Even though we are here in this small village for but a few weeks, we are witnesses to life’s events. Births, weddings, funerals, jails.
In the past two weeks, we attended a presentation ceremony, a step along the path to marriage where the bride is marched into a collected assembly and presented to her future husband. After the ceremony she leaves with her future husband to live wherever he lives, saying goodbye to the family that raised her. Her husband has a year or so to pay the dowry. The bride’s mother and other family members were crying to see her go.
Later in the week, we took a woman to the hospital for a checkup in the seventh month of her pregnancy. She is the daughter in law of our hosts and quietly does a lot of the work taking care of us. (The photo here is of Rachel cleaning the front yard.) She has two young boys and a girl and is hoping for another girl so her daughter can have a sister. It sounded like she had an ultrasound but she told us it was too early to tell the gender.
Then, the next day, our host, Papa Jean, drove up to the work site in his old station wagon that he manages somehow to keep running and said he had been summoned to the border with Equatorial Guinea by the police commissioner. “What have you done?” I blurted our thinking it would be funny. He said that the two grandsons (who had helped us get water last week) had been sitting in jail for two days. An hour later he was back from the border with the two young men. One of them later told us they had been taunted and harassed on the other side of the border and ended up in a fight, landing them in jail.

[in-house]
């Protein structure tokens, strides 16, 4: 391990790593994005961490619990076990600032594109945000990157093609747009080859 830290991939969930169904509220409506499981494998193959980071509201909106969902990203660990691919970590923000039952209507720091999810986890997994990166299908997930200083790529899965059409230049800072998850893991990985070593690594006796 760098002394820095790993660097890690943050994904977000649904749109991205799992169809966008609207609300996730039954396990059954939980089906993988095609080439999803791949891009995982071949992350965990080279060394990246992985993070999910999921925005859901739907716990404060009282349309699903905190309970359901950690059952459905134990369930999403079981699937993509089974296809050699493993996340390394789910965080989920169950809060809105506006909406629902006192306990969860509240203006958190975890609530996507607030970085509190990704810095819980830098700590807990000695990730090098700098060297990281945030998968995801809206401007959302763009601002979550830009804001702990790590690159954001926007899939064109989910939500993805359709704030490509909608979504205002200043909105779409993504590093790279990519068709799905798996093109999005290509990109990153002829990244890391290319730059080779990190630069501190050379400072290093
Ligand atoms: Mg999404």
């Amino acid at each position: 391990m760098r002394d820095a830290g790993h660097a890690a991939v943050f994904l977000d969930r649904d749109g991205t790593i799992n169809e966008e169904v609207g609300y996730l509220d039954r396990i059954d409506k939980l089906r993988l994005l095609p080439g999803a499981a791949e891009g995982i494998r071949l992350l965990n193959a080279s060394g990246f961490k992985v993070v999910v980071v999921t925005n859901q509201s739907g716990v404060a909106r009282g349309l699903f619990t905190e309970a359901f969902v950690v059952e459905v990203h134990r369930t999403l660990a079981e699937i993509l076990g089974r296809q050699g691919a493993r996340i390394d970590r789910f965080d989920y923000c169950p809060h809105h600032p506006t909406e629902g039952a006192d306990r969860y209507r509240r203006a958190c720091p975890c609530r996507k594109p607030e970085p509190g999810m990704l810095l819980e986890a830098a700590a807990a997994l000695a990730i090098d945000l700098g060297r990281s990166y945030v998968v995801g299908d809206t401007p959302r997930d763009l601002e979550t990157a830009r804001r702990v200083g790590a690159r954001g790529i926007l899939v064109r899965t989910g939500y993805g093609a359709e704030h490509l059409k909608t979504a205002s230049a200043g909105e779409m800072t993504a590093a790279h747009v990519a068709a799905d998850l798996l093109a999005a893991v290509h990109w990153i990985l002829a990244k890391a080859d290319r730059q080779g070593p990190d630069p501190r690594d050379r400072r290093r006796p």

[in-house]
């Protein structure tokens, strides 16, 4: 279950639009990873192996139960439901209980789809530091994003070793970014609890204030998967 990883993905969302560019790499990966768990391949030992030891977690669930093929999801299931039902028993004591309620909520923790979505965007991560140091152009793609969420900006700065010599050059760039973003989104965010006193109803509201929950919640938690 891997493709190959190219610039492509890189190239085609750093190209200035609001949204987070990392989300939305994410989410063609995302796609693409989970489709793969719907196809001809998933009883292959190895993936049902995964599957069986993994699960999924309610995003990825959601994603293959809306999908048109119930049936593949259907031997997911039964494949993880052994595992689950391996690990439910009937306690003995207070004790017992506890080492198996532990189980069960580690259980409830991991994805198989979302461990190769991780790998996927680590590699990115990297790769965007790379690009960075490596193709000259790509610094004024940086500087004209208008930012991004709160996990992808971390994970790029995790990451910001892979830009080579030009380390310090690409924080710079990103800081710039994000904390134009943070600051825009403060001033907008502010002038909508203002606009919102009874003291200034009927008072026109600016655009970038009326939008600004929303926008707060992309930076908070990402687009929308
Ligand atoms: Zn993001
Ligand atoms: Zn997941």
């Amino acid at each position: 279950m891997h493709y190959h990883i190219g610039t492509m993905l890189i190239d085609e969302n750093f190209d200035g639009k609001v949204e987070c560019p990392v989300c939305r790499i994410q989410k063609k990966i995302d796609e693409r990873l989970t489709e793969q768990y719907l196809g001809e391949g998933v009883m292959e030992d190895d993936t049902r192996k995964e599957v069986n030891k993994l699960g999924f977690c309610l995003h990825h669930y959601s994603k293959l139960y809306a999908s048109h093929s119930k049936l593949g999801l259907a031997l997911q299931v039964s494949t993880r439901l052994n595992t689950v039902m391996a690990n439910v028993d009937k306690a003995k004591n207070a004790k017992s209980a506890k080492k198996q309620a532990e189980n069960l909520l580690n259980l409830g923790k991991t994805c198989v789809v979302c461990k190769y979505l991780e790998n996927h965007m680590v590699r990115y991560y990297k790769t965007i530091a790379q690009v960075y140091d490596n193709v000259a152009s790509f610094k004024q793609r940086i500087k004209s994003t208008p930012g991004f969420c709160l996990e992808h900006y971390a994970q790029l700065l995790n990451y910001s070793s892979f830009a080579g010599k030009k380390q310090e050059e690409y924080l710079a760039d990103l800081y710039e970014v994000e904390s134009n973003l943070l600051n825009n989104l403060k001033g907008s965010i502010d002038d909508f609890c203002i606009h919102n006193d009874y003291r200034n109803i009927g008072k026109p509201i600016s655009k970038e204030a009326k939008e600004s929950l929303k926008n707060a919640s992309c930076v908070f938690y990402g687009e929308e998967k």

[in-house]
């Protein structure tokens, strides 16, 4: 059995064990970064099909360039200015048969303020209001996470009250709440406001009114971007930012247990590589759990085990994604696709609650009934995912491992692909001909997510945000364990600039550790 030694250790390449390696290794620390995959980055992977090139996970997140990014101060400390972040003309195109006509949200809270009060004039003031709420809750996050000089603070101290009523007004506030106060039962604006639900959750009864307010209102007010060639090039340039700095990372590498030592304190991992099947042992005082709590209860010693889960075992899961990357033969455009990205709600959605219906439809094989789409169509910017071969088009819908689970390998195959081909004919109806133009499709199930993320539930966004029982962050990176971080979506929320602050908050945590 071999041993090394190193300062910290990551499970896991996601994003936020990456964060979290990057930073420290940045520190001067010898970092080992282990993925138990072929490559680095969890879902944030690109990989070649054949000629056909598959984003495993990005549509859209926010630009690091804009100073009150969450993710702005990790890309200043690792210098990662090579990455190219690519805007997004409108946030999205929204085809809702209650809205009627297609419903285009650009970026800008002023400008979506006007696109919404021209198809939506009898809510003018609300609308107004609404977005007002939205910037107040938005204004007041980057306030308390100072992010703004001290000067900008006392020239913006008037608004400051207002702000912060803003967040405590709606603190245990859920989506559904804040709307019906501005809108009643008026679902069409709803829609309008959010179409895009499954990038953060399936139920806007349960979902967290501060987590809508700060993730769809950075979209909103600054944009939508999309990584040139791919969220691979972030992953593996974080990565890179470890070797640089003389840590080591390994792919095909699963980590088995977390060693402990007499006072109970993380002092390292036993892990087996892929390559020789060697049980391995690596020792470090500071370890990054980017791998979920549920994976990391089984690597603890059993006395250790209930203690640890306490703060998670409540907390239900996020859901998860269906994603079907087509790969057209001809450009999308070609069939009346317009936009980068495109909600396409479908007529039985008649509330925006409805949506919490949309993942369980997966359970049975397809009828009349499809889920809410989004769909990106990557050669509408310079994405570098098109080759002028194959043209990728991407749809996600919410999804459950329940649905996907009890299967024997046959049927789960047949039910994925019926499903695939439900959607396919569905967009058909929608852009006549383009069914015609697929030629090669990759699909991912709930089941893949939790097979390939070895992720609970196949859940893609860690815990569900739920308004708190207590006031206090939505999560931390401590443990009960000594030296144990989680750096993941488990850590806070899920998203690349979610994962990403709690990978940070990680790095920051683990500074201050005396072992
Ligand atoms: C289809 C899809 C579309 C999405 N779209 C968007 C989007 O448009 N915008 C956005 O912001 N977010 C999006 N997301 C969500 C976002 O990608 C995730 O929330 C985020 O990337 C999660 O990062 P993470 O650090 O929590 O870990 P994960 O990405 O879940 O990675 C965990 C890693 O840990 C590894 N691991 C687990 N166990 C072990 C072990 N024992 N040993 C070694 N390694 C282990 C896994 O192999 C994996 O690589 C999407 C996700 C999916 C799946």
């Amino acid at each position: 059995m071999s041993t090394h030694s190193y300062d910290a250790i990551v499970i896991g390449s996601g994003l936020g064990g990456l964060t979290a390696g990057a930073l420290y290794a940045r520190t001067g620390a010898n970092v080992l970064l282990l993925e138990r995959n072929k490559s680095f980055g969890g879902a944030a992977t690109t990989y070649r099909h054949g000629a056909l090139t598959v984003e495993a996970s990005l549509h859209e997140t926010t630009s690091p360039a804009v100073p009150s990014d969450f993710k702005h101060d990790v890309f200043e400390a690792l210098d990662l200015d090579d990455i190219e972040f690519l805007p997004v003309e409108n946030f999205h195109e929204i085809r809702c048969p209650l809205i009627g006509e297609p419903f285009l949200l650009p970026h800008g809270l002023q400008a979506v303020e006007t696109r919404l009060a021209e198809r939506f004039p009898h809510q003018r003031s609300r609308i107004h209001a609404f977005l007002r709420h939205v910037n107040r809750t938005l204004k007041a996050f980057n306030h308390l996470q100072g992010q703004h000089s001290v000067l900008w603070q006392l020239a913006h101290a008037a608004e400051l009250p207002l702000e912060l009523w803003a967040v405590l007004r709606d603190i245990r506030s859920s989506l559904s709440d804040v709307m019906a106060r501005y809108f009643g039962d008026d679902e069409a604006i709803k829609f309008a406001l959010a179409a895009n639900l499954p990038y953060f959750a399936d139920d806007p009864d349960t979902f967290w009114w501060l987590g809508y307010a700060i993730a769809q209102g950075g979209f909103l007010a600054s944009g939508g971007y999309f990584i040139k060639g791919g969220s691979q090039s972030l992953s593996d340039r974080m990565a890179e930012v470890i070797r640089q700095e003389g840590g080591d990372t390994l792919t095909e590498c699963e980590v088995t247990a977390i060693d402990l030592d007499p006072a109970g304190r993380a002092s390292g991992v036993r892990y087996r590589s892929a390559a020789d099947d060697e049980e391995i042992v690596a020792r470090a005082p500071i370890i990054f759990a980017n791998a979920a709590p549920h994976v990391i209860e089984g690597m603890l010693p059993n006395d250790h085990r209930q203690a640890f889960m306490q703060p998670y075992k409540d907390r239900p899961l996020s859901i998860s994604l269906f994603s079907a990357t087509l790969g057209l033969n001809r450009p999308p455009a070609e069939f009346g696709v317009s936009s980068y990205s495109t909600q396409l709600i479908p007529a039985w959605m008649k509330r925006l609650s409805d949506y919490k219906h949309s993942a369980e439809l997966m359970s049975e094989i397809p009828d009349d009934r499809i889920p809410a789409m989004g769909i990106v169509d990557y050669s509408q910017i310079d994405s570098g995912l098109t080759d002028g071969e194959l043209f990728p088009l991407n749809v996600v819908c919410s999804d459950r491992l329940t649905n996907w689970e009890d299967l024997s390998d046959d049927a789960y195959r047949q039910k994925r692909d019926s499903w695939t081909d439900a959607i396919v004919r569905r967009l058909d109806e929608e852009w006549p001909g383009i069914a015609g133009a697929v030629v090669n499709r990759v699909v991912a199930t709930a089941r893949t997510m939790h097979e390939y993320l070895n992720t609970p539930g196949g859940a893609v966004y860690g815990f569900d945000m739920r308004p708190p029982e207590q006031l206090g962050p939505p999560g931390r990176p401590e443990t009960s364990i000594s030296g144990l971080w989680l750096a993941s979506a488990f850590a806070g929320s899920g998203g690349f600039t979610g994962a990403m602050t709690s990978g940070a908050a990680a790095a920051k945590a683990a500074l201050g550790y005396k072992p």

Saddest of all was the rumors that filtered on that one of the village residents had taken ill and died in Equatorial Guinea where he gone looking for work, as many young people do. The rumors proved true with the message that a 25 year old brother/cousin of some of our workers had died and they were bringing the body back to be buried here. Three days of preparations and people from all over started descending on the village. Last night was the wake that extended through the night. Our workers went to help dig the grave and prepare the cement tomb. In front of the house where we are staying the coffin passed several times with a long procession; long both in terms of numbers of people walking but also in distance they had to walk. Almost on cue, the wind picked up and thunder and lightening announced a heavy rain just as the procession arrived from the church to the final resting place.